Steamboat Springs The days of MP3 players that simply play music and phones that simply make calls are long gone, and those devices now can be used for any of a million things.
The Apple iPod touch and iPhone might get hauled along for ski trips no matter what, but there are plenty of outdoor applications that can turn the otherwise useful devices into invaluable tools, whether you’re shredding the backcountry or riding the groomers.
■ iTrailMap 3D
There’s no shortage of applications that offer trail maps, but there are none better than iTrailMap 3D. A common problem with the other trail map apps is an inability to zoom in far enough to actually read the map. iTrailMap 3D offers plenty of zoom, however, and a map of the Steamboat Ski Area is easy to read and to navigate.
The “3D” designation comes from a GPS feature that tracks a skier or snowboarder’s progress on the mountain. At end of the day, it’s easy to check the total number of vertical feet skied or ridden, as well as look at a 3-D map of the ski area with the day’s path marked.
And of course, there’s the best part: tapping the main button on the iPod or iPhone to quit the app only takes a second.
Get it free: iTrailMap offers most of the same features, only without the GPS component. It’s a free program and a better option for an iPod touch, which lacks GPS capabilities. The maps are downloaded on both devices, so after they are acquired, neither cell phone service nor wireless access is required to view them.
■ Topo Maps
Topo Maps costs $7.99, which is a lot in the world of applications, but it’s worth it. After that fee, users can download and access detailed topographic maps of nearly any area of the country.
A GPS feature can show a hiker exactly where he or she is, provided the iPhone is getting cell phone service. The maps are downloaded, though, so they can be accessed without service.
Get it free: Topos2Go Free also downloads topographic maps and as a free app is a way to avoid Topo Maps’ relatively steep price tag. It’s not nearly as easy to use, however.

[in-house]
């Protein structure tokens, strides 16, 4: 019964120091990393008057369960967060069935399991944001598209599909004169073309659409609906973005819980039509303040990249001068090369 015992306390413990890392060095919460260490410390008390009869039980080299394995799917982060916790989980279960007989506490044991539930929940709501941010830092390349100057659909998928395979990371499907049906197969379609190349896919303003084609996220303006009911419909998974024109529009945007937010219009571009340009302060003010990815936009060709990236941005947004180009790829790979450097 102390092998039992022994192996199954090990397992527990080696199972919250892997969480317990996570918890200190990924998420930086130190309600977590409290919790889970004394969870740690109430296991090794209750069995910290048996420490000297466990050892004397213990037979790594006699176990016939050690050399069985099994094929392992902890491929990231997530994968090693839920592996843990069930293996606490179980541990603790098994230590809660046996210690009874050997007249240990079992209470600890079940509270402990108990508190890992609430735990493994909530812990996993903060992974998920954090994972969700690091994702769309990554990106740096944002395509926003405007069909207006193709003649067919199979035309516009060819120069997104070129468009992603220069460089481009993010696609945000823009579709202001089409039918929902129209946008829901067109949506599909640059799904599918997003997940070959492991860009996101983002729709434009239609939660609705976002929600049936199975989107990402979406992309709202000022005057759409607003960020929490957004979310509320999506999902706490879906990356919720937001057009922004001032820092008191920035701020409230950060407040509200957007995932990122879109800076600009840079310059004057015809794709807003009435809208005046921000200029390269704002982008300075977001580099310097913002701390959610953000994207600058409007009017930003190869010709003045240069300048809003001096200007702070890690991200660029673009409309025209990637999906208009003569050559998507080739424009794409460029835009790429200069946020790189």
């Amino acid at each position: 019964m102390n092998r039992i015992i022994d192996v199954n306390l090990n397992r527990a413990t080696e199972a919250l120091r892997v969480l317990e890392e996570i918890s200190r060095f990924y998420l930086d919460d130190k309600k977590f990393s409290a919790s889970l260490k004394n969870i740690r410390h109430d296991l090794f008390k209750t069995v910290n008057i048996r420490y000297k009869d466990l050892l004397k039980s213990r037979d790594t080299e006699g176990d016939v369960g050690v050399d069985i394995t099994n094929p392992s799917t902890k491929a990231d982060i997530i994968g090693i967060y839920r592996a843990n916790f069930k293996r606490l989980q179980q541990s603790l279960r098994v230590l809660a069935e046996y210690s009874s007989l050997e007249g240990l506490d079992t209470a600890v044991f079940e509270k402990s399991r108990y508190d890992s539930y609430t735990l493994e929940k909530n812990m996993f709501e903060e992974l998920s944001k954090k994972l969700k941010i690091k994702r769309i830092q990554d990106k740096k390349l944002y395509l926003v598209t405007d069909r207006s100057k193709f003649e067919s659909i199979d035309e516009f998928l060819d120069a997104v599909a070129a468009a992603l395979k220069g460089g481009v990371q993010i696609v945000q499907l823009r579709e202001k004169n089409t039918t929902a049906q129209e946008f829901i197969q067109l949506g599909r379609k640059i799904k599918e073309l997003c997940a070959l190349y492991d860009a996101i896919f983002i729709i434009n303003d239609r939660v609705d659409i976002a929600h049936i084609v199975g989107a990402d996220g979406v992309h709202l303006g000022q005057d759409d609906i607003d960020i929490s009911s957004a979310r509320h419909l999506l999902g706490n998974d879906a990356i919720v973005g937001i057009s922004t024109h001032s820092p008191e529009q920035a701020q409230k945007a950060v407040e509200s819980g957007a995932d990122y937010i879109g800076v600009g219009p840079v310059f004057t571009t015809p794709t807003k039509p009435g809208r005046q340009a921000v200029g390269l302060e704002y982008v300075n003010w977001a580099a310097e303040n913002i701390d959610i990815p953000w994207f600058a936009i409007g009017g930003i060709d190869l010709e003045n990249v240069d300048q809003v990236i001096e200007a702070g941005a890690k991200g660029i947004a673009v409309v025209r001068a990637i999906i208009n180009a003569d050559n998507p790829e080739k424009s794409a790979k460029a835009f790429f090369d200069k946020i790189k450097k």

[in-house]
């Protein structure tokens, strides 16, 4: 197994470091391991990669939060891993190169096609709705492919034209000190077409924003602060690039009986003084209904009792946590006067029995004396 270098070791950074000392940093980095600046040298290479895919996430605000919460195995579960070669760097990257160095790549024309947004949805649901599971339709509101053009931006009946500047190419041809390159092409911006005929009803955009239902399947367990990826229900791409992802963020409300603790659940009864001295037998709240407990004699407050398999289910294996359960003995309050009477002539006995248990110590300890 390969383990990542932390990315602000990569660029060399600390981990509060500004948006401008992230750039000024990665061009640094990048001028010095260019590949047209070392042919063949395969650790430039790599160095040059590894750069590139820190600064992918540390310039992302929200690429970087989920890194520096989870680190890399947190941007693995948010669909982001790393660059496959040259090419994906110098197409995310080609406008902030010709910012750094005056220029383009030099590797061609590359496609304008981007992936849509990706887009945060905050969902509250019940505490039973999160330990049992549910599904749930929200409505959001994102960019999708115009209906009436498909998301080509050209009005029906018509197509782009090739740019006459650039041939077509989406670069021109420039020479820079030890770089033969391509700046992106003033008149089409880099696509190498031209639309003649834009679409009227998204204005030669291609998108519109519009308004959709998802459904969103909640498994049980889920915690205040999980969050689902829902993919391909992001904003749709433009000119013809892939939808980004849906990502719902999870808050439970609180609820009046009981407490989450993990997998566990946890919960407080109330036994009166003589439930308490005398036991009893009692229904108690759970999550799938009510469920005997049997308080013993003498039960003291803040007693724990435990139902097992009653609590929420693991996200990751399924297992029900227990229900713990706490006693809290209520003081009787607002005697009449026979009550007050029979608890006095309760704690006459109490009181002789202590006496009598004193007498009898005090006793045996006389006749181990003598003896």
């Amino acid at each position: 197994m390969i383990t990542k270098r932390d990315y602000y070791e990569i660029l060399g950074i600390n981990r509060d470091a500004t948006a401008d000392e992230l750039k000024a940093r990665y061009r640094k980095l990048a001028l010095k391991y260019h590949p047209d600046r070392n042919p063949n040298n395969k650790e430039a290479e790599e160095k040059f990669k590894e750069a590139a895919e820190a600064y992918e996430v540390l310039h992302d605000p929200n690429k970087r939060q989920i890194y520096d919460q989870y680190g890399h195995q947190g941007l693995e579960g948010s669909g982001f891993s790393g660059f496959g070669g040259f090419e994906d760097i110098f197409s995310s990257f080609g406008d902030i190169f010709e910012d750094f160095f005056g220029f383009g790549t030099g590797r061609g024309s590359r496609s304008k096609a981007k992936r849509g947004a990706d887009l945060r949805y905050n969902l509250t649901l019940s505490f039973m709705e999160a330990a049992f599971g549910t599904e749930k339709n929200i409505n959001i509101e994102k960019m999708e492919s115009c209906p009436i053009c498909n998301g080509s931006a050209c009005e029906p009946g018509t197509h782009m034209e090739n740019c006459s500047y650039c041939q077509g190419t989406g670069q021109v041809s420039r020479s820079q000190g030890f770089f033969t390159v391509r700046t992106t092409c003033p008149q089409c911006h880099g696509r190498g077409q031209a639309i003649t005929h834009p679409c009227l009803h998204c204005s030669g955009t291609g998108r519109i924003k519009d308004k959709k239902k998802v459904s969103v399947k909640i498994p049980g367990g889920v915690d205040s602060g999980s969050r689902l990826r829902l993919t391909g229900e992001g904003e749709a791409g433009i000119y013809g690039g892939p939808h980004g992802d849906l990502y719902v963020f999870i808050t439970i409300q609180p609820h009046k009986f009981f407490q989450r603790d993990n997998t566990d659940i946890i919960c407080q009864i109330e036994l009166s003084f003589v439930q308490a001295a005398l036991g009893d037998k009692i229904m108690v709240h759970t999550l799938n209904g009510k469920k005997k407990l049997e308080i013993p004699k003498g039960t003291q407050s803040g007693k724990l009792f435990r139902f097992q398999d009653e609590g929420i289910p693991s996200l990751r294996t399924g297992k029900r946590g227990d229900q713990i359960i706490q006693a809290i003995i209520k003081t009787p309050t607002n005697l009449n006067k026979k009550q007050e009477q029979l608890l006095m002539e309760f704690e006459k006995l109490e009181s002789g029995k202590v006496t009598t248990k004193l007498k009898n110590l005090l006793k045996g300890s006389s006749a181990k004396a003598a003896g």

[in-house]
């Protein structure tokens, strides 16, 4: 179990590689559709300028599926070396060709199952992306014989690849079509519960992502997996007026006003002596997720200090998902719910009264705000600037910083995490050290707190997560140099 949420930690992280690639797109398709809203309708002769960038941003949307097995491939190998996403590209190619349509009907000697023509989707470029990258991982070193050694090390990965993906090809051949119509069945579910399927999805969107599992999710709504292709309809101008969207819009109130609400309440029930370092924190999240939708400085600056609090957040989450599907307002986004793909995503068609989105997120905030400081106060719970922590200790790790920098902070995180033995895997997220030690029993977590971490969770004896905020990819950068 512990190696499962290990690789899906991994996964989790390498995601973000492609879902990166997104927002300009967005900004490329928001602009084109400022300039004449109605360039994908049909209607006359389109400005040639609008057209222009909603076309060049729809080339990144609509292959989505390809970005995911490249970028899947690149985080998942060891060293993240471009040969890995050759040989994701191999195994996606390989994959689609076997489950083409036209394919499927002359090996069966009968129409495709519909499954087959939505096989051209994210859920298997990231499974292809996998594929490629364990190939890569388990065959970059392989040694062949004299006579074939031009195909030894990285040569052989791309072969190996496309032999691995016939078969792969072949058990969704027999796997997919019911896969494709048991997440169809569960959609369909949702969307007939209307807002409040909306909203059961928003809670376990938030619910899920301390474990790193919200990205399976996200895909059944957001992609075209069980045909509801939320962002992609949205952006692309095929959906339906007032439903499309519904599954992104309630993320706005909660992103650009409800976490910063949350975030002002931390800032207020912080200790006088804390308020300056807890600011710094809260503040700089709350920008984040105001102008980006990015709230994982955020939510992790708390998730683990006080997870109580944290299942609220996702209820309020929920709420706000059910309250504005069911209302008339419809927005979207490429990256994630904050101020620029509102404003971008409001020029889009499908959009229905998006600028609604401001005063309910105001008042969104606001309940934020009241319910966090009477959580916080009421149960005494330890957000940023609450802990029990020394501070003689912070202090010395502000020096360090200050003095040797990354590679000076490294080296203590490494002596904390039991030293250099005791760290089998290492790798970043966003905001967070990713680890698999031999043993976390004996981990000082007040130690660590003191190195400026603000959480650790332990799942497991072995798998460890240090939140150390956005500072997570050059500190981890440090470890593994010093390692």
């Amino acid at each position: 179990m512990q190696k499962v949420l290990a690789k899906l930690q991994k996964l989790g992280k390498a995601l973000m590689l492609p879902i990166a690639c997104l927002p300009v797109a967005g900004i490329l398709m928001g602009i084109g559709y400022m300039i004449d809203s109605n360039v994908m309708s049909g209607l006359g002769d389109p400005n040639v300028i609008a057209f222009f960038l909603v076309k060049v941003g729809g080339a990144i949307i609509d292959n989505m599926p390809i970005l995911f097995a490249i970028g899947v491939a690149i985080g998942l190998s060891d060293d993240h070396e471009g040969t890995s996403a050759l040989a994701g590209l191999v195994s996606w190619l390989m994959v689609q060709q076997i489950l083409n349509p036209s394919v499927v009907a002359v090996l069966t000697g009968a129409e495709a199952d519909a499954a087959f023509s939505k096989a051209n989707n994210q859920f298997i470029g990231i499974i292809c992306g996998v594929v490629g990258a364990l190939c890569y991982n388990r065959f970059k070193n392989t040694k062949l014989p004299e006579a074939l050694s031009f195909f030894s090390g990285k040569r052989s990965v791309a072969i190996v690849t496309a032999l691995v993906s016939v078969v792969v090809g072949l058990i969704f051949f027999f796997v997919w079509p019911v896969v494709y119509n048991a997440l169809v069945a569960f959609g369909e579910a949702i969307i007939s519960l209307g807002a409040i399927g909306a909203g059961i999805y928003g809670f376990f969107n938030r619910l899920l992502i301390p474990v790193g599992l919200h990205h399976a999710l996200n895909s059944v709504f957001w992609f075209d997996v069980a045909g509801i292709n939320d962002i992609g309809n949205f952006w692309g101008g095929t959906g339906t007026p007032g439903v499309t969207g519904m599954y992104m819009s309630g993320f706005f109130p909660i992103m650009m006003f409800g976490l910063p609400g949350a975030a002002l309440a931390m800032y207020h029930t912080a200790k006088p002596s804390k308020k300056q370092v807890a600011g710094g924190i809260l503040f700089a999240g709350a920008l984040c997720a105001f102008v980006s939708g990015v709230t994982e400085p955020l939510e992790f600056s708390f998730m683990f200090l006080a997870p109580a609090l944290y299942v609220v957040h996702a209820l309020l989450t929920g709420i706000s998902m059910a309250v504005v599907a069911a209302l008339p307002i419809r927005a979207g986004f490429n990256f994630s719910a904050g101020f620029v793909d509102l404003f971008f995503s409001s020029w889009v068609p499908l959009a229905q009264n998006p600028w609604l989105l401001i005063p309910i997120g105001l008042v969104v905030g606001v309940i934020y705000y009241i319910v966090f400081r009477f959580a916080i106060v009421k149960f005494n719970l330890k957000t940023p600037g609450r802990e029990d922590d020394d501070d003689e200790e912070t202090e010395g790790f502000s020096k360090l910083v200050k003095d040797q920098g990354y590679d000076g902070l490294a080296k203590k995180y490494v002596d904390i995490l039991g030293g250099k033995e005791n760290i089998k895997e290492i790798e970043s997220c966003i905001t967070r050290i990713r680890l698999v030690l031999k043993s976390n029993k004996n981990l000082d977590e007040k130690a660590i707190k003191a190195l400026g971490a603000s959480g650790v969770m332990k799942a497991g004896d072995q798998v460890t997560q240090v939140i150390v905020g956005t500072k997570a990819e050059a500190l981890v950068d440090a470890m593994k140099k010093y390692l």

Get it cheaper
Snocator isn’t a bad app. At 99 cents, it’s cheaper than iTrailMap 3D, and it offers many of the same features. Even better, by including snow reports and trail maps, it tries to do the job of two apps. The snow reports are included for the first 99 cents, but it costs an additional 99 cents per resort to access the trail maps and GPS features. Lame.
Snow report apps
■ North Face Snow Report
There are plenty of options when it comes to snow report apps. The North Face Snow Report is a favorite in a crowded field. The first page offers a quick glance at a half-dozen user-selected resorts and their most recent snowfall. One tap opens a particular resort and offers the weather conditions and a four-day forecast.
Another tap can access resort details, webcams and trail maps and a link to the most recent Twitter posts concerning that ski area.
The only problem is that it doesn’t work at all without wireless or cell phone coverage, so a separate trail map app is still probably a good idea.
Get it cheaper
■ Ski & Snow Report
Ski & Snow Report is almost the same as The North Face app, but replaces Twitter updates with an active comment section. One sweet feature shows snowfall amounts from highest to lowest from across the nation, giving the powderhound on the go a heads-up as to where exactly to be going.
■ REI Snow Report
It’s free, and it’s still not worth the time it takes to download. Sorry, REI, no one needs a main menu link to a store locator in a snow report application.
It provides all the basics in a fine package, but they can all be had better elsewhere without the REI intrusion.
Religiously checking outdoor gear deal Web sites such as Steep and Cheap and Tramdock is as regular a part of being from Steamboat as ironically complaining about tourists. Bantler makes that hourly task easy and is the best of a bunch of applications that offer the same features.
What sets Bantler apart is the range of sites it includes. Not only does it include all the Steep and Cheap sites — the original along with ski-gear site Tramdock, snowboard site Whiskey Militia and mountain bike haven Chain Love — it also includes about a dozen other deal-a-day Web sites such as Woot, which caters to gadget geeks.
That’s a steep price for any application, but Starmap is the best of a few astonishing astronomy programs. Open the application and orient yourself to a cardinal direction, and the screen shows the constellations and planets in that direction. The view changes as the night goes on, so you can always find out exactly what that bright star is.
The application also makes it easy to find any planets and other notable objects in the sky and comes packed with plenty of information about each of them.